Last week, Misty Copeland became American Ballet Theatre’s first African-American principal dancer in its 75-year history. Copeland was promoted from Soloist and has been with the company for 14 years.
Copeland was born in Kansas City, Missouri in 1982 and is the youngest of four children from her mother’s second marriage. Her family moved to San Pedro, California where her mother would marry her fourth husband.
Unlike many of her counterparts, she began ballet at the age of 13, which most would consider a late start. Copeland’s natural athleticism caught the attention of one of her drill team coaches, who was also classically trained. The teacher suggested that Copeland take free ballet lessons with Cynthia Bradley at the local Boys and Girls Club in San Pedro.From the beginning, Copeland’s talent surpassed most dancers. It usually takes dancers three years to get “en pointe”—to dance in toe shoes. It took Copeland three months. Extremely impressed by Copeland, Bradley invited her to join the local ballet school—the San Pedro Dance Center.
Unfortunately, Copeland’s living situation was ever changing due to her mother’s various relationships and her family eventually settled in a hotel in Gardena. It was too far to commute to ballet classes so Copeland’s mother told her that she had to give them up. After hearing the news, Bradley and her husband offered to house Copeland during the week in order for her to continue lessons. The living arrangement went on for three years. During this time, Copeland would go on to win a number of competitions and gain notoriety after only a few years.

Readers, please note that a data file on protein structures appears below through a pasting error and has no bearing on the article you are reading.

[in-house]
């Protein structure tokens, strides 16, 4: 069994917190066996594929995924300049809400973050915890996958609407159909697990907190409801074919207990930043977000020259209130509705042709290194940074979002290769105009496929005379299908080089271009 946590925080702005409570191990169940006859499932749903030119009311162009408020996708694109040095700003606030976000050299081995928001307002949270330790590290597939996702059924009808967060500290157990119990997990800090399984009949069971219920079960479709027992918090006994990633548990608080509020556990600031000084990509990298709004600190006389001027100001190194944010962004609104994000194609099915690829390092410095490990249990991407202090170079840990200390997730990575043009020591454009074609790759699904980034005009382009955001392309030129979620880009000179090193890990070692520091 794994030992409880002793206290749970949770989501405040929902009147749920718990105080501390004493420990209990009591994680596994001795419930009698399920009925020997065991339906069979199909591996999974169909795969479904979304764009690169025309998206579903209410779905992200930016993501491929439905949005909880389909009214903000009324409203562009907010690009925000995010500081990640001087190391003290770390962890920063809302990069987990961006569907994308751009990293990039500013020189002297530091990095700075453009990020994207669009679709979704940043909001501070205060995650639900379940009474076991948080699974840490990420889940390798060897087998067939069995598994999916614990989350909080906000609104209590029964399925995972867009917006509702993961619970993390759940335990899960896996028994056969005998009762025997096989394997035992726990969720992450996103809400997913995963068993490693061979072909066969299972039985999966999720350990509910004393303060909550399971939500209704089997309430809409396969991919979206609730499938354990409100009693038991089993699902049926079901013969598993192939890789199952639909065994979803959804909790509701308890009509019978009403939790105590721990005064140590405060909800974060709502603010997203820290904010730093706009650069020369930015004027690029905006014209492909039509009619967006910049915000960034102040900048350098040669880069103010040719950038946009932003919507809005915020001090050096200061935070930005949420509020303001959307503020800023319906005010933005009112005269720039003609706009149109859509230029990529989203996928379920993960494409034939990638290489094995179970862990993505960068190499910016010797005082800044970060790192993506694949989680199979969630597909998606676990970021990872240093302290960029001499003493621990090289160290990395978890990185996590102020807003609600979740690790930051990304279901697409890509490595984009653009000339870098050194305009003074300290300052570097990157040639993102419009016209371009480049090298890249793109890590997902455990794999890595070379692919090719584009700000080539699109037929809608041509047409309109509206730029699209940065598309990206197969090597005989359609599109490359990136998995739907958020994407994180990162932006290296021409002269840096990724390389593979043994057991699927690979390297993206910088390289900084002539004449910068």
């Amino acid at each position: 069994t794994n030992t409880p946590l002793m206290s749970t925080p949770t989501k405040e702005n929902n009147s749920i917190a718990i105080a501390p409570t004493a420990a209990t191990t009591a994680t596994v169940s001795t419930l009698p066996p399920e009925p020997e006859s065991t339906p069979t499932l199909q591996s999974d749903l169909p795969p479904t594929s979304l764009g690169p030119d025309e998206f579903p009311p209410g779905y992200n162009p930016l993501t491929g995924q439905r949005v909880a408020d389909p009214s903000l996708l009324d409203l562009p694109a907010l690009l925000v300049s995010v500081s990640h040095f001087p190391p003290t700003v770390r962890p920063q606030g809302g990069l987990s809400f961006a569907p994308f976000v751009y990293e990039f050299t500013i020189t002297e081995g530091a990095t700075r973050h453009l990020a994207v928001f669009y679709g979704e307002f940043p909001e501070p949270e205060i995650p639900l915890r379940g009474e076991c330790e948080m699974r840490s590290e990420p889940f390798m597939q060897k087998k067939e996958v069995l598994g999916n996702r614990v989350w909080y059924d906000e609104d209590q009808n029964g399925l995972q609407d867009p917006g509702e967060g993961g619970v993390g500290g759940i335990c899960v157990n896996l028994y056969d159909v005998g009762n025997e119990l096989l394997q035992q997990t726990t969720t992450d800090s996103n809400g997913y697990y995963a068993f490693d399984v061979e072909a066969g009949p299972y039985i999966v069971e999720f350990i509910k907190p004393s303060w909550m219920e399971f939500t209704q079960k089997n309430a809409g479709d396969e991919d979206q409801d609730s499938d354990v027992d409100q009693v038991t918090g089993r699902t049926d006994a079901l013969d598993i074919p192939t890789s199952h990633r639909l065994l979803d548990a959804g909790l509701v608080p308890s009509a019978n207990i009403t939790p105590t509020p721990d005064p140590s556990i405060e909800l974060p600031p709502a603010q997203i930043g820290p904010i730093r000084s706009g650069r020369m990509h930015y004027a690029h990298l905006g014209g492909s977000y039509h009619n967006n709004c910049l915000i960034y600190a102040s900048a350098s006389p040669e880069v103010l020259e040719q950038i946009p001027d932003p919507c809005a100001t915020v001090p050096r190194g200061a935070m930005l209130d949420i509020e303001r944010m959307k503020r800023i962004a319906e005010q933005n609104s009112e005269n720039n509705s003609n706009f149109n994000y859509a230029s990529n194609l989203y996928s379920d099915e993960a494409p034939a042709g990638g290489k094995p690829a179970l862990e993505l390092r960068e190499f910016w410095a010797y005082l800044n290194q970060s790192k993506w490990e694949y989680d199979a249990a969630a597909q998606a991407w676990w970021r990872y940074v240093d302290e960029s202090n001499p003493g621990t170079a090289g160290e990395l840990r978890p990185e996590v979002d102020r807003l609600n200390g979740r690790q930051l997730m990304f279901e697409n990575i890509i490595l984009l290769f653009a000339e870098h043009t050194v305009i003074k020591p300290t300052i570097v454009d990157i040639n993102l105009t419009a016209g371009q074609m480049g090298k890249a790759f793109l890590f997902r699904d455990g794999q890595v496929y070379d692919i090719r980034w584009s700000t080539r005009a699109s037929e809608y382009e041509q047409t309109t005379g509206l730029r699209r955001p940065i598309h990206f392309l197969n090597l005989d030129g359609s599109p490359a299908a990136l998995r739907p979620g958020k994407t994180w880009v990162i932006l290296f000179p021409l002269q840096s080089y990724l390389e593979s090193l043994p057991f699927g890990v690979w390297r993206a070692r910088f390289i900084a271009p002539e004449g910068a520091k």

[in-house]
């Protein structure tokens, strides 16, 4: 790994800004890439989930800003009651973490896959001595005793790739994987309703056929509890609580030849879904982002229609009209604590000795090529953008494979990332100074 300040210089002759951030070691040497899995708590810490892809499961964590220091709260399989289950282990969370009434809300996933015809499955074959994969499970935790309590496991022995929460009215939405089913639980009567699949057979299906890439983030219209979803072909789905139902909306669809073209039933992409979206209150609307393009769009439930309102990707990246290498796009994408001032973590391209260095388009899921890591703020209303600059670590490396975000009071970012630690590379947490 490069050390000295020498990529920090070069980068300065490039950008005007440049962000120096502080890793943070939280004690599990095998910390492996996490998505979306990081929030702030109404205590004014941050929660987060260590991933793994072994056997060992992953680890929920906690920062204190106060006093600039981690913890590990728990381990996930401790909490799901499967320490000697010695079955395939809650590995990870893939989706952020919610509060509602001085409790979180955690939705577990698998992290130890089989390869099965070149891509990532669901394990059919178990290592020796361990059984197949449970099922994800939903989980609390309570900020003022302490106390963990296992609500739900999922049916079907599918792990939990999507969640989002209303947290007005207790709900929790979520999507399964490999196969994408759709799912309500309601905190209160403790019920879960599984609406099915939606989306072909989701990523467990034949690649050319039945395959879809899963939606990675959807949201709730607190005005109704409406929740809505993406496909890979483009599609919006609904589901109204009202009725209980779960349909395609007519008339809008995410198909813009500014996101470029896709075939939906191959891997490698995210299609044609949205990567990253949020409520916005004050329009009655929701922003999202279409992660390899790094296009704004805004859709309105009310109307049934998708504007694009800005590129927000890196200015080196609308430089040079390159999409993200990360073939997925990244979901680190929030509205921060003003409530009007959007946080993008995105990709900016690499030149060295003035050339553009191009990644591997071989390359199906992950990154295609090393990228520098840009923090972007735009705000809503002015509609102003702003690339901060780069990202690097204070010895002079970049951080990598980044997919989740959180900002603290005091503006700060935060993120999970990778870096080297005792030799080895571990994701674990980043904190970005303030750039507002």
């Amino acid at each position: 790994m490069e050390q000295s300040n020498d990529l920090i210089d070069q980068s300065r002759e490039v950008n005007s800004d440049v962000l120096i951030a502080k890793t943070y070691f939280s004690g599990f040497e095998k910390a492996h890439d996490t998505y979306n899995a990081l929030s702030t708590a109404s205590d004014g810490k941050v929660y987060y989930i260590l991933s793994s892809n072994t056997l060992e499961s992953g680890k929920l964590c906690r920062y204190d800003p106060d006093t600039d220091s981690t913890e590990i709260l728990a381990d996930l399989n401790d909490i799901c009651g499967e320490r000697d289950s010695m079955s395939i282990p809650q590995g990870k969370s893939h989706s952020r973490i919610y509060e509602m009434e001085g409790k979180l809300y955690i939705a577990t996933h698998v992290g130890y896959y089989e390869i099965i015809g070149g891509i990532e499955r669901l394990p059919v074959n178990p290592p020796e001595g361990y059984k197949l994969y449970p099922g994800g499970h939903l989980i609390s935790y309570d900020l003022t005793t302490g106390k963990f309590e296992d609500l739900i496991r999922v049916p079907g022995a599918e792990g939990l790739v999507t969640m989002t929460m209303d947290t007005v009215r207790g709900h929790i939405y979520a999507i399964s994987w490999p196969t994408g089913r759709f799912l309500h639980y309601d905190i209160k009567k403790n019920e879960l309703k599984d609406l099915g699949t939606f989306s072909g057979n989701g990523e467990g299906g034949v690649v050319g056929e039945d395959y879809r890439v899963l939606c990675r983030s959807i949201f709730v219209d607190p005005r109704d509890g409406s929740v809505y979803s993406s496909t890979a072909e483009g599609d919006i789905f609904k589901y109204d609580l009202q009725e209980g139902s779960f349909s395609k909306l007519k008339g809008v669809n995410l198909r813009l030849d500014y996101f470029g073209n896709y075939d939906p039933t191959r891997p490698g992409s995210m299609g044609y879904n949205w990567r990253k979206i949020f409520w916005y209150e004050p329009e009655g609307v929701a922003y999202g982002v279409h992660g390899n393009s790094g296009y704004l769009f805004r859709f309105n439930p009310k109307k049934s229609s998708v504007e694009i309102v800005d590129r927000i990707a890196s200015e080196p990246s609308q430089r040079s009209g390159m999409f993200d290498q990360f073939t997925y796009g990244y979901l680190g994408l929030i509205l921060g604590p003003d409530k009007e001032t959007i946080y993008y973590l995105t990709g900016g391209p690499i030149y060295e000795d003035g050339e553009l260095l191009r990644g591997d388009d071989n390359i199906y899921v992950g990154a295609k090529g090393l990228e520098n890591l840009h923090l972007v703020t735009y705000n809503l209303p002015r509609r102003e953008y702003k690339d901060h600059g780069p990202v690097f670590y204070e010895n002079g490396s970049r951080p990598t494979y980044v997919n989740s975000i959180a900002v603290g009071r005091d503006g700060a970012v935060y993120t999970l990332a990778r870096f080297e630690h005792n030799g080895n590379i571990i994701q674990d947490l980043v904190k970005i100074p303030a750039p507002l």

In 1998, Copeland accepted a full scholarship to the San Francisco Ballet’s summer intensive program. After the program, Copeland’s mother wanted her to return home but Copeland and the Bradleys disagreed—believing that this change would hurt her career which led to a fierce custody battle. Copeland filed for emancipation but was too young which resulted in her running away. Three days later, the police placed her back in her mother’s custody.
Copeland’s emancipation request was withdrawn during a court hearing and the Bradleys agreed not to contact her anymore.
A year later, Copeland was accepted into the American Ballet Theatre’s summer intensive program and was later invited to join the studio company. Copeland made the difficult decision to return to California in order to finish her senior year of high school.
At 18, Copeland returned to New York to join ABT and became a member of the Corps de ballet in 2001.
Despite an early injury, Copeland became the third black, female Soloist in ABT’s history at 24.
Early on, Copeland made it clear that she was after one thing: to become the first African-American principal dancer in ABT’s history. The rising star has attracted new and diverse audiences to ballet. She has danced for Prince on tour and is a sponsored athlete for Under Armour. Her memoir, “Life In Motion: An Unlikely Ballerina” and her children’s book, “Firebird” were both released in 2014. She also was on the cover of TIME Magazine this year.